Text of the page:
The Occupational Safety & Health Administration (OSHA) has been vigilant in recent years in developing injury and illness prevention programs in order to keep workers safe at work.
Statesville workers’ compensation lawyers are concerned that even after the development and implementation of these prevention programs the nation averages 12 deaths a day while at work. In 2009, serious work illnesses and injuries in North Carolina and throughout the country were a staggering 3.3 million, not to mention the 4,300 deaths occurring in the workplace. In 2008, the average amount spent on workers’ compensation costs nationwide was more than $1 billion a week. Think about all the jobs that could be created if employers took the initiative to prevent work injuries and illnesses which would result in saving the nation $53.42 billion annually in workers’ compensation costs.
According to OSHA, the following are examples of effective Injury and Illness Prevention Programs:
Voluntary Protection Programs (VPP): these programs are a proactive and cooperative approach by employees, management and OSHA to prevent illnesses, injuries and deaths by focusing on worksite analysis, employee training and hazard control and prevention.
OSHA Challenge Program: OSHA provides an online roadmap to employees to help them achieve VPP requirements. OSHA then recognizes any employer who has made valid improvements to their safety and health management systems. Click here to view some of OSHA’s Challenge success stories.
Alliance Program Case Studies: examples of case studies are provided to employers to demonstrate the positive effects of a successful health and safety program.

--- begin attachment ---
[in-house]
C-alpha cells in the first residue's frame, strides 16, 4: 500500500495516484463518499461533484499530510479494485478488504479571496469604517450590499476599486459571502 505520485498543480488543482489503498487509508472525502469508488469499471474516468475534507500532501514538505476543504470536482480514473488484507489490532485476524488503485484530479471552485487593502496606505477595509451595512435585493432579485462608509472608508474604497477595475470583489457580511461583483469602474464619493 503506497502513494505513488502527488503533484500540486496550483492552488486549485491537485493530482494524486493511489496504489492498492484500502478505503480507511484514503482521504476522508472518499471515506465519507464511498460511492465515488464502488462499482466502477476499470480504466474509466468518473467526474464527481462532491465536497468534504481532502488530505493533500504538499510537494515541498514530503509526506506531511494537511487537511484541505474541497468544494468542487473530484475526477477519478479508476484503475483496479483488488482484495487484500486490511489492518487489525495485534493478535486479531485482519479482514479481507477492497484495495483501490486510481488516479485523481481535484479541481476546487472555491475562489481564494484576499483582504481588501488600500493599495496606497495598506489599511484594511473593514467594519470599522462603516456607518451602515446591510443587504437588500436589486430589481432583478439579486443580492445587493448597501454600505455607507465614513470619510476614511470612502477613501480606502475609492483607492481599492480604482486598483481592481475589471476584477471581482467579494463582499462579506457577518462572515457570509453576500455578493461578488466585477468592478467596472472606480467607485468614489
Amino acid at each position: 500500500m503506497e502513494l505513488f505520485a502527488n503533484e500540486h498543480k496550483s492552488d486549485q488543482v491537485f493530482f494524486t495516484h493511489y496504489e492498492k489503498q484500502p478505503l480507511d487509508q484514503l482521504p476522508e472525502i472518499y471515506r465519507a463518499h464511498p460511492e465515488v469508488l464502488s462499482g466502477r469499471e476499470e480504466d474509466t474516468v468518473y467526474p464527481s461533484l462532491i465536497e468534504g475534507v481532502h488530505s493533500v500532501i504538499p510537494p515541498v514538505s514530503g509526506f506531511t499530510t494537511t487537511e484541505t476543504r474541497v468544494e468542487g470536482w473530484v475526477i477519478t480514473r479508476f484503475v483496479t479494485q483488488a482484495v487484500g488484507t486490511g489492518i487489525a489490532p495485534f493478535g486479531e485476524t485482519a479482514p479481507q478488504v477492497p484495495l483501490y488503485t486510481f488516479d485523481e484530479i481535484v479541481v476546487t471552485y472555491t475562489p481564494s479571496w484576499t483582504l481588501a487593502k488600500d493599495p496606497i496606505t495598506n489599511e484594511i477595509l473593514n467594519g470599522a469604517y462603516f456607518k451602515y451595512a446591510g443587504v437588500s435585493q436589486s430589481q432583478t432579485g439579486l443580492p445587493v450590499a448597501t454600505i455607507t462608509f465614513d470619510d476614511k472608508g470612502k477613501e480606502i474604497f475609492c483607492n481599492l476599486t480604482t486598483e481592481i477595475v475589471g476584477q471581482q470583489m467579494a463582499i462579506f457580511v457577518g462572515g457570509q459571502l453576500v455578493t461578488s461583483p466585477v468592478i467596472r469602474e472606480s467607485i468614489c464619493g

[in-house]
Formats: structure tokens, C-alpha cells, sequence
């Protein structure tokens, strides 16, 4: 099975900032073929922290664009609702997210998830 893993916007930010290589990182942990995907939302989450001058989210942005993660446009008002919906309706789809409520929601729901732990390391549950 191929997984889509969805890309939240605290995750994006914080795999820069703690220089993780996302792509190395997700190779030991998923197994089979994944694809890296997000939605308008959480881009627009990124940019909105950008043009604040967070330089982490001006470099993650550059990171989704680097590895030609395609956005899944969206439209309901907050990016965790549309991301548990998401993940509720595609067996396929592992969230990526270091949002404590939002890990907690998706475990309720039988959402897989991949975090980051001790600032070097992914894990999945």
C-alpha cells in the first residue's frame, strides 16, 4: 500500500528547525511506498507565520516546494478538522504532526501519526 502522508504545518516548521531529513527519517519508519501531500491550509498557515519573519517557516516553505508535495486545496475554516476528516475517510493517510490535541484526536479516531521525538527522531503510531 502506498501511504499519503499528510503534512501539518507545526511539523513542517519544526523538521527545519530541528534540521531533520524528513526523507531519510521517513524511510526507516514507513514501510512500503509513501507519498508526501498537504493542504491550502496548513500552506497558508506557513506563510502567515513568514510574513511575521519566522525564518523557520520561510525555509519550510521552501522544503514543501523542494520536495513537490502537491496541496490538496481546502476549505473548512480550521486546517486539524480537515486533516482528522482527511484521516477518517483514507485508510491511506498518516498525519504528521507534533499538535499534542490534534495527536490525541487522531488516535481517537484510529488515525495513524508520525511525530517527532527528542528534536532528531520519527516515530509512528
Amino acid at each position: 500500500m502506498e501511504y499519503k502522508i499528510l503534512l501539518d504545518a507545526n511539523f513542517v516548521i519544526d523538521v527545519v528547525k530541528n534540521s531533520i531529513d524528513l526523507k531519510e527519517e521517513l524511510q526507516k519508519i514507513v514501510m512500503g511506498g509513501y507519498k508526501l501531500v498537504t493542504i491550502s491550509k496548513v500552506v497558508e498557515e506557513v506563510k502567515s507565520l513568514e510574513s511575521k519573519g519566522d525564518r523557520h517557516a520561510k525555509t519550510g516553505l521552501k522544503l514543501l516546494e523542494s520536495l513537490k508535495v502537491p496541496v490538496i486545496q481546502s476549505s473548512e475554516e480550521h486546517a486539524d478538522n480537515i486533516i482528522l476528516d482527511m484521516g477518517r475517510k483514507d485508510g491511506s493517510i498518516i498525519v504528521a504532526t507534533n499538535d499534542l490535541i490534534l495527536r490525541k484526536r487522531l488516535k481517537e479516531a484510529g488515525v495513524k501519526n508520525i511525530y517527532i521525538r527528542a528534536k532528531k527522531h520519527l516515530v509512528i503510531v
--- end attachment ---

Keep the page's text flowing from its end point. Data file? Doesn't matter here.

Safety and Health Achievement Recognition Program (SHARP): small employers are recognized for their efforts to implement a safety and health management system. Click here to view some of the successful SHARP stories.
North Carolina is one of 34 states that have guidelines established for employers to implement a health and safety program within their organization in order to protect workers from being injured or contracting an illness while performing a work task. Any North Carolina employer who employs 11 or more workers and has an experience rate modifier of 1.5 or above is required to have an Employee Safety and Health Committee. Each committee member will be trained and educated by employers on the following:
-How to identify a hazard in the workplace.
-How to conduct an effective accident or incident investigation.
-Define the employer and employee rights and responsibilities as directed by the Safety and Health Programs and Committees Act and Mine Safety Laws.
-How to keep and meet accurate recordkeeping requirements set forth by North Carolina’s Workers’ Compensation Act and Mine Safety Laws.
-Provided knowledge of the most common causes and cited violations of workplace accidents.
Members of the committee have a responsibility to protect workers and ensure that employers are doing everything in their power to keep workers safe on the job. The goal of all North Carolina employers should be to have zero work accidents each and every day.
Contact the workers’ compensation attorneys at the Lee Law Offices, P.A. if you need experienced advice about a work-related illness or injury in North or South Carolina. Call for a free and confidential appointment to discuss your case at 1-800-887-1965.
More Blog Entries:
Exposure to Hazardous Chemicals Puts Workers at Risk of Suffering Long-Term Health Issues in Statesville, Elsewhere, North Carolina Workers’ Compensation Lawyers Blog, December 19, 2011.